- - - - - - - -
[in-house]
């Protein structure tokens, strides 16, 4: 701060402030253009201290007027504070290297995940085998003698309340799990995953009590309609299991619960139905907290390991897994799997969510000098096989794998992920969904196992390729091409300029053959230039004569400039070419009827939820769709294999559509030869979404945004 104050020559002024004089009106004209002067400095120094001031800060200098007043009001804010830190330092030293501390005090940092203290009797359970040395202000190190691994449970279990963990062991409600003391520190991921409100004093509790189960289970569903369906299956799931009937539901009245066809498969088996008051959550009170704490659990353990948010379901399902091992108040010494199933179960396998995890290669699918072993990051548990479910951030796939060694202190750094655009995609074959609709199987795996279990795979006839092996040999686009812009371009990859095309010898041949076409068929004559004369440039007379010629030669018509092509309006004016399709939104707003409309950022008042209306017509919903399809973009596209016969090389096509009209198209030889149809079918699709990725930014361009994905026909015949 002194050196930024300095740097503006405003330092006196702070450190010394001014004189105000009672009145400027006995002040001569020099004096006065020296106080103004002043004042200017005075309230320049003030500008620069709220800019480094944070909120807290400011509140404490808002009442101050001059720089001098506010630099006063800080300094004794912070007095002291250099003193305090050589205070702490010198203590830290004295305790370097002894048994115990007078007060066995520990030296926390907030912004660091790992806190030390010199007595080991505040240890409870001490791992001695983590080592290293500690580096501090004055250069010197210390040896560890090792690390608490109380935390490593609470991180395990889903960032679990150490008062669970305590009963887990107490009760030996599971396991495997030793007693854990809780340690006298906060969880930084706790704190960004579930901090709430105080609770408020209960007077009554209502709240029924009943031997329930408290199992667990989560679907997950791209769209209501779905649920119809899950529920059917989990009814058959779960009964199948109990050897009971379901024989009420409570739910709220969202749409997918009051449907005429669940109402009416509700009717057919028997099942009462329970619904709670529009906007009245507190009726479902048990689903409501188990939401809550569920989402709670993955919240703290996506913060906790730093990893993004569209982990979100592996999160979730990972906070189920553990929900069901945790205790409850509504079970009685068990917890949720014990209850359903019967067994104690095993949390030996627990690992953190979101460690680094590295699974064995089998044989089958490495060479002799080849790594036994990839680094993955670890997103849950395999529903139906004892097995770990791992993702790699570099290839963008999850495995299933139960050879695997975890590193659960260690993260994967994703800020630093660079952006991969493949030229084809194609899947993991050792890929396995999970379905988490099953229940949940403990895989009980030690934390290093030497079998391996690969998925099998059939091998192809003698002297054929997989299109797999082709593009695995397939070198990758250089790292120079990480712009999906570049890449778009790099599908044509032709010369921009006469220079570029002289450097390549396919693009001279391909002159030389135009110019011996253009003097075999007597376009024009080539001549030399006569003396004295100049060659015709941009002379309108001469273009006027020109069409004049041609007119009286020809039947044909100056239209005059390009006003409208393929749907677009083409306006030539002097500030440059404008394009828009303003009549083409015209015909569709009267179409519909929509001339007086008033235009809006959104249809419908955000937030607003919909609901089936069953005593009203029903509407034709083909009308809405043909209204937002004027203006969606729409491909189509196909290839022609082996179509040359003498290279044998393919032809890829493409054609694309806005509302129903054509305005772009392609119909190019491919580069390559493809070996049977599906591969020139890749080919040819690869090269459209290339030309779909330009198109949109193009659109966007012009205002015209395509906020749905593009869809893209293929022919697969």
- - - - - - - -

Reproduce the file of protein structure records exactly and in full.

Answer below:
[in-house]
């Protein structure tokens, strides 16, 4: 701060402030253009201290007027504070290297995940085998003698309340799990995953009590309609299991619960139905907290390991897994799997969510000098096989794998992920969904196992390729091409300029053959230039004569400039070419009827939820769709294999559509030869979404945004 104050020559002024004089009106004209002067400095120094001031800060200098007043009001804010830190330092030293501390005090940092203290009797359970040395202000190190691994449970279990963990062991409600003391520190991921409100004093509790189960289970569903369906299956799931009937539901009245066809498969088996008051959550009170704490659990353990948010379901399902091992108040010494199933179960396998995890290669699918072993990051548990479910951030796939060694202190750094655009995609074959609709199987795996279990795979006839092996040999686009812009371009990859095309010898041949076409068929004559004369440039007379010629030669018509092509309006004016399709939104707003409309950022008042209306017509919903399809973009596209016969090389096509009209198209030889149809079918699709990725930014361009994905026909015949 002194050196930024300095740097503006405003330092006196702070450190010394001014004189105000009672009145400027006995002040001569020099004096006065020296106080103004002043004042200017005075309230320049003030500008620069709220800019480094944070909120807290400011509140404490808002009442101050001059720089001098506010630099006063800080300094004794912070007095002291250099003193305090050589205070702490010198203590830290004295305790370097002894048994115990007078007060066995520990030296926390907030912004660091790992806190030390010199007595080991505040240890409870001490791992001695983590080592290293500690580096501090004055250069010197210390040896560890090792690390608490109380935390490593609470991180395990889903960032679990150490008062669970305590009963887990107490009760030996599971396991495997030793007693854990809780340690006298906060969880930084706790704190960004579930901090709430105080609770408020209960007077009554209502709240029924009943031997329930408290199992667990989560679907997950791209769209209501779905649920119809899950529920059917989990009814058959779960009964199948109990050897009971379901024989009420409570739910709220969202749409997918009051449907005429669940109402009416509700009717057919028997099942009462329970619904709670529009906007009245507190009726479902048990689903409501188990939401809550569920989402709670993955919240703290996506913060906790730093990893993004569209982990979100592996999160979730990972906070189920553990929900069901945790205790409850509504079970009685068990917890949720014990209850359903019967067994104690095993949390030996627990690992953190979101460690680094590295699974064995089998044989089958490495060479002799080849790594036994990839680094993955670890997103849950395999529903139906004892097995770990791992993702790699570099290839963008999850495995299933139960050879695997975890590193659960260690993260994967994703800020630093660079952006991969493949030229084809194609899947993991050792890929396995999970379905988490099953229940949940403990895989009980030690934390290093030497079998391996690969998925099998059939091998192809003698002297054929997989299109797999082709593009695995397939070198990758250089790292120079990480712009999906570049890449778009790099599908044509032709010369921009006469220079570029002289450097390549396919693009001279391909002159030389135009110019011996253009003097075999007597376009024009080539001549030399006569003396004295100049060659015709941009002379309108001469273009006027020109069409004049041609007119009286020809039947044909100056239209005059390009006003409208393929749907677009083409306006030539002097500030440059404008394009828009303003009549083409015209015909569709009267179409519909929509001339007086008033235009809006959104249809419908955000937030607003919909609901089936069953005593009203029903509407034709083909009308809405043909209204937002004027203006969606729409491909189509196909290839022609082996179509040359003498290279044998393919032809890829493409054609694309806005509302129903054509305005772009392609119909190019491919580069390559493809070996049977599906591969020139890749080919040819690869090269459209290339030309779909330009198109949109193009659109966007012009205002015209395509906020749905593009869809893209293929022919697969």